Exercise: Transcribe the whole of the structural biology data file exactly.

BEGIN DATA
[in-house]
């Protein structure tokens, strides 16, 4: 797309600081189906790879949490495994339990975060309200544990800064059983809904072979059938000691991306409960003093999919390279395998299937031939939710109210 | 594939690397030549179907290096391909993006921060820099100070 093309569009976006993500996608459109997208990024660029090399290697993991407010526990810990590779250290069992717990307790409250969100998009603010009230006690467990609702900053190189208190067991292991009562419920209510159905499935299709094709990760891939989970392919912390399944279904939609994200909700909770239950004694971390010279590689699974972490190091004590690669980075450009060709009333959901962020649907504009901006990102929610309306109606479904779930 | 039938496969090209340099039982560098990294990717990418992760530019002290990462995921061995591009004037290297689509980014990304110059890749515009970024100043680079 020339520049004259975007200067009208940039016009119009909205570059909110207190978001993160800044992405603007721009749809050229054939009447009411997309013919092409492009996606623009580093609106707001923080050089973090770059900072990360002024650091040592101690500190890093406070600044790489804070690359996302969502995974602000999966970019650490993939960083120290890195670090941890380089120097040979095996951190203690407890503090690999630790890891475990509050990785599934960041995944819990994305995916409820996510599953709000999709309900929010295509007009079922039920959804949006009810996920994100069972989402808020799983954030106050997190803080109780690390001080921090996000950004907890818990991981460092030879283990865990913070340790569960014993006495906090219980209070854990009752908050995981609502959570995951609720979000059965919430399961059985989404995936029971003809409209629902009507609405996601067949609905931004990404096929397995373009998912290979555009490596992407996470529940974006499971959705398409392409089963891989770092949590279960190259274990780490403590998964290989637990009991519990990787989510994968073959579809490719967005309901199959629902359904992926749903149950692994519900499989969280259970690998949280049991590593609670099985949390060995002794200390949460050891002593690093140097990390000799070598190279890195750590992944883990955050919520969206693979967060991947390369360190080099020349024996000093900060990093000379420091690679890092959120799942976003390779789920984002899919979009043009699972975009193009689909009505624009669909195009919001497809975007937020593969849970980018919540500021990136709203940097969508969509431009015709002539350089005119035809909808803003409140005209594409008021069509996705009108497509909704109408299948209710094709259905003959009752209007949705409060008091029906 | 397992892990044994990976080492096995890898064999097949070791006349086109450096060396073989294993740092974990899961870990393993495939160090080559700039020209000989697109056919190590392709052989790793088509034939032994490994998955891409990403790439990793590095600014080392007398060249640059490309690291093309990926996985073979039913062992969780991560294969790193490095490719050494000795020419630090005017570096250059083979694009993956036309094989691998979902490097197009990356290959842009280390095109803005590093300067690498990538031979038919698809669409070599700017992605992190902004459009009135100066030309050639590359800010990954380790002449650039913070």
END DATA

[in-house]
């Protein structure tokens, strides 16, 4: 797309600081189906790879949490495994339990975060309200544990800064059983809904072979059938000691991306409960003093999919390279395998299937031939939710109210 | 594939690397030549179907290096391909993006921060820099100070 093309569009976006993500996608459109997208990024660029090399290697993991407010526990810990590779250290069992717990307790409250969100998009603010009230006690467990609702900053190189208190067991292991009562419920209510159905499935299709094709990760891939989970392919912390399944279904939609994200909700909770239950004694971390010279590689699974972490190091004590690669980075450009060709009333959901962020649907504009901006990102929610309306109606479904779930 | 039938496969090209340099039982560098990294990717990418992760530019002290990462995921061995591009004037290297689509980014990304110059890749515009970024100043680079 020339520049004259975007200067009208940039016009119009909205570059909110207190978001993160800044992405603007721009749809050229054939009447009411997309013919092409492009996606623009580093609106707001923080050089973090770059900072990360002024650091040592101690500190890093406070600044790489804070690359996302969502995974602000999966970019650490993939960083120290890195670090941890380089120097040979095996951190203690407890503090690999630790890891475990509050990785599934960041995944819990994305995916409820996510599953709000999709309900929010295509007009079922039920959804949006009810996920994100069972989402808020799983954030106050997190803080109780690390001080921090996000950004907890818990991981460092030879283990865990913070340790569960014993006495906090219980209070854990009752908050995981609502959570995951609720979000059965919430399961059985989404995936029971003809409209629902009507609405996601067949609905931004990404096929397995373009998912290979555009490596992407996470529940974006499971959705398409392409089963891989770092949590279960190259274990780490403590998964290989637990009991519990990787989510994968073959579809490719967005309901199959629902359904992926749903149950692994519900499989969280259970690998949280049991590593609670099985949390060995002794200390949460050891002593690093140097990390000799070598190279890195750590992944883990955050919520969206693979967060991947390369360190080099020349024996000093900060990093000379420091690679890092959120799942976003390779789920984002899919979009043009699972975009193009689909009505624009669909195009919001497809975007937020593969849970980018919540500021990136709203940097969508969509431009015709002539350089005119035809909808803003409140005209594409008021069509996705009108497509909704109408299948209710094709259905003959009752209007949705409060008091029906 | 397992892990044994990976080492096995890898064999097949070791006349086109450096060396073989294993740092974990899961870990393993495939160090080559700039020209000989697109056919190590392709052989790793088509034939032994490994998955891409990403790439990793590095600014080392007398060249640059490309690291093309990926996985073979039913062992969780991560294969790193490095490719050494000795020419630090005017570096250059083979694009993956036309094989691998979902490097197009990356290959842009280390095109803005590093300067690498990538031979038919698809669409070599700017992605992190902004459009009135100066030309050639590359800010990954380790002449650039913070």